The EU average pig reference price has now been falling for six consecutive weeks, with the current figure the lowest since February.
For week ended October 14, the average price stood at €138.77/100kg, well below the average for the year to date. This is also €13 below the price a year ago, although the gap has been narrowing as prices were falling back at a faster rate this time last year.
Interestingly, six weeks earlier, the price had averaged over €151 which is the highest quote of the year. However, this could not be sustained. EU pig supplies remain relatively large while consumer demand is reported to be only average for the time of year, and hence the market has been pressured. Demand on export markets is also reported to be lower than expected, and of course the potential for African Swine Fever to spread remains a cause for concern.
Most major producers have recorded falling prices over the past month, though the drop has generally been more severe in southern member states. Spanish prices dropped by €15/100kg in the four weeks to 14 October, while the Portuguese and French quotes were down by €12 and €8 respectively. Further north, prices in Denmark and the Netherlands were only around €5 lower over the same period, although German prices did fall by more (-€9).
With the presence of ASF in its wild boar herd, prices in Belgium were particularly negatively affected and weakened by over €18 compared to four weeks before. Although, in more recent weeks they seem to have stabilised.
With some recent strengthening of the pound against the euro, and less dramatic declines in UK prices, the gap between UK and EU reference prices has widened to €27/100kg (24p/kg) in the latest week. This is a larger gap than for most of the year so far, and is also high by historic standards. Hence, UK product may be experiencing tough competition from the continent at the moment.
Further growth for EU pork production ahead?
Growth in EU pig slaughterings is expected to continue in 2019, according to the latest figures provided by the EU forecast working group for pig meat.
Pig slaughterings are forecast to be relatively flat year-on-year in the second half of 2018, with growth returning at a rate of around 1% in the first half of 2019. Mixed trends are anticipated by the main producing member states. Germany and Poland in particular anticipate that pig throughputs will be lower than year earlier levels. However, this is outweighed by further strong growth in Spanish, Danish and Dutch output.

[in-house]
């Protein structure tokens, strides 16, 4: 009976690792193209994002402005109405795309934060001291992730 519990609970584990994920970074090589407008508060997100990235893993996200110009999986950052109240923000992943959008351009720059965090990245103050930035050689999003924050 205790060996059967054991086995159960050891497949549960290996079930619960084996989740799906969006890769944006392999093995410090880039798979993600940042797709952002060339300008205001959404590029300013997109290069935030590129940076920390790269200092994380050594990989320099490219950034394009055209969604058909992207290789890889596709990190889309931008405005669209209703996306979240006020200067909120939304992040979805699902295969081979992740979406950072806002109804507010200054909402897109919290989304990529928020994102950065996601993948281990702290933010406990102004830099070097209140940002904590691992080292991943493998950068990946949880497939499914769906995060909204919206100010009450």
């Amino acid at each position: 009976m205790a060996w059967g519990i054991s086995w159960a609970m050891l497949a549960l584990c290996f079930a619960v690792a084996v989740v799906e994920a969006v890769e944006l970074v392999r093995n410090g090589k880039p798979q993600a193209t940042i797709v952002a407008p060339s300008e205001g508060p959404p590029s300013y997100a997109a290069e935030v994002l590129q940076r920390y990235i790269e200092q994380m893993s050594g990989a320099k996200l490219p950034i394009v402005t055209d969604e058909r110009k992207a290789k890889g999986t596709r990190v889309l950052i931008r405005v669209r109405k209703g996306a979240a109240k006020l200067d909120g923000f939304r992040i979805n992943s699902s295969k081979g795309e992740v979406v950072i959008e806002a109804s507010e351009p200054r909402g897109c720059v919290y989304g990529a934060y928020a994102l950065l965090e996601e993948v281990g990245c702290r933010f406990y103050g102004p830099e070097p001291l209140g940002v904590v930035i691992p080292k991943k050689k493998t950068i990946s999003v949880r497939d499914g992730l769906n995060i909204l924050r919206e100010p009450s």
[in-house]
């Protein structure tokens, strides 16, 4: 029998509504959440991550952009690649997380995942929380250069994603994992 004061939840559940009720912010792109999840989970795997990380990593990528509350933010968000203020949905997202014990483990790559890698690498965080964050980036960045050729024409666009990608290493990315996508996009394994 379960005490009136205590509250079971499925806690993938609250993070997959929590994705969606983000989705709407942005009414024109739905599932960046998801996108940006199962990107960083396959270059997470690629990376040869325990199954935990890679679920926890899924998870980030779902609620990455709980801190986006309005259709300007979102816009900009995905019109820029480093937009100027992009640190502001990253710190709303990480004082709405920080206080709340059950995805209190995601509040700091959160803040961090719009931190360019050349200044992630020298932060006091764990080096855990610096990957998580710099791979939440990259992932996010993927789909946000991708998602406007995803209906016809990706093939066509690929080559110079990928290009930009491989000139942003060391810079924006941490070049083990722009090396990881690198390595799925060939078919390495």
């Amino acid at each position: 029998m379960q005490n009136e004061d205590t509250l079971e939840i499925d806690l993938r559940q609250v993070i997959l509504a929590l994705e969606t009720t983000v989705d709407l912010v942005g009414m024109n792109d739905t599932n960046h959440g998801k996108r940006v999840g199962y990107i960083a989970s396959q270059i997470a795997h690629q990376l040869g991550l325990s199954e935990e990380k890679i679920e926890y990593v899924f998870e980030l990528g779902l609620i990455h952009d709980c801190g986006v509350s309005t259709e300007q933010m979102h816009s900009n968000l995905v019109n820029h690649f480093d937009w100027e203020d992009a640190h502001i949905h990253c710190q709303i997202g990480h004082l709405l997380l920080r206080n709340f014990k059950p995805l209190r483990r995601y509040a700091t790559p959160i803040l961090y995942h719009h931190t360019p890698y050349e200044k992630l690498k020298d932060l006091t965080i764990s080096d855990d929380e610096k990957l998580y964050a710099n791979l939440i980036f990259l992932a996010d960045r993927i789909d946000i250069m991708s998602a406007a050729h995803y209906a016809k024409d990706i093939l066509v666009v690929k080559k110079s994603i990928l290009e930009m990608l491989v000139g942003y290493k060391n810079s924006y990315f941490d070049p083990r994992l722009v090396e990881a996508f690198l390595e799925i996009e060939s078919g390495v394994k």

Interestingly, these forecasts are in contrast to the EU Commission’s Short Term Outlook report, published last week. This anticipates a 1.5% rise in pig production for 2018, and a 1.0% decline in 2019.
What might have influenced the differing forecasts?
The Short Term Outlook attributes the slowdown in pig production to the impact narrower margins are having on pig breeding herds. However, the herd reduction so far has not been particularly large (-0.7%). Given sow productivity follows a generally upward trend, this reduction in sow numbers won’t necessarily lead to a tightening in supplies. This sentiment is supportive of stable to increasing EU pork production early next year.
Nonetheless, there are downside risks. In June (when most EU mid-year pig census are conducted) rising feed prices were yet to squeeze producer margins significantly. With the impact of the extreme summer weather pushing the prices the price of wheat up from Q3, finances may become increasingly difficult for many producers. On top of this, there are growing concerns over the potential spread of ASF. These factors could potentially lead to herd decline accelerating in the coming months, depressing throughputs later next year.
The working group’s figures also indicate a more difficult six months ahead, with prices forecast to remain below year earlier levels until the second quarter of next year. In fact, over the six months to March 2019, prices are anticipated to average €137/100kg. This reflects concerns that supply will exceed demand across this period. Reports also suggest processors are reluctant to store pork in case of ASF spread and the sudden implementation of trade restrictions, which could exacerbate the situation.
Despite these concerns however, there is still some optimism in the industry that could inhibit the downside risks. There is the potential for Chinese pork import demand to increase next year, due to its own ASF struggles. The EU in particular is well placed to capitalise on this potential trade outlet, considering prohibitive tariffs currently in place on US product. As such, the outlook for the second half of 2019 is perhaps more positive. Time will tell how producers respond to challenges in the coming months, and the extent of any opportunity that arises.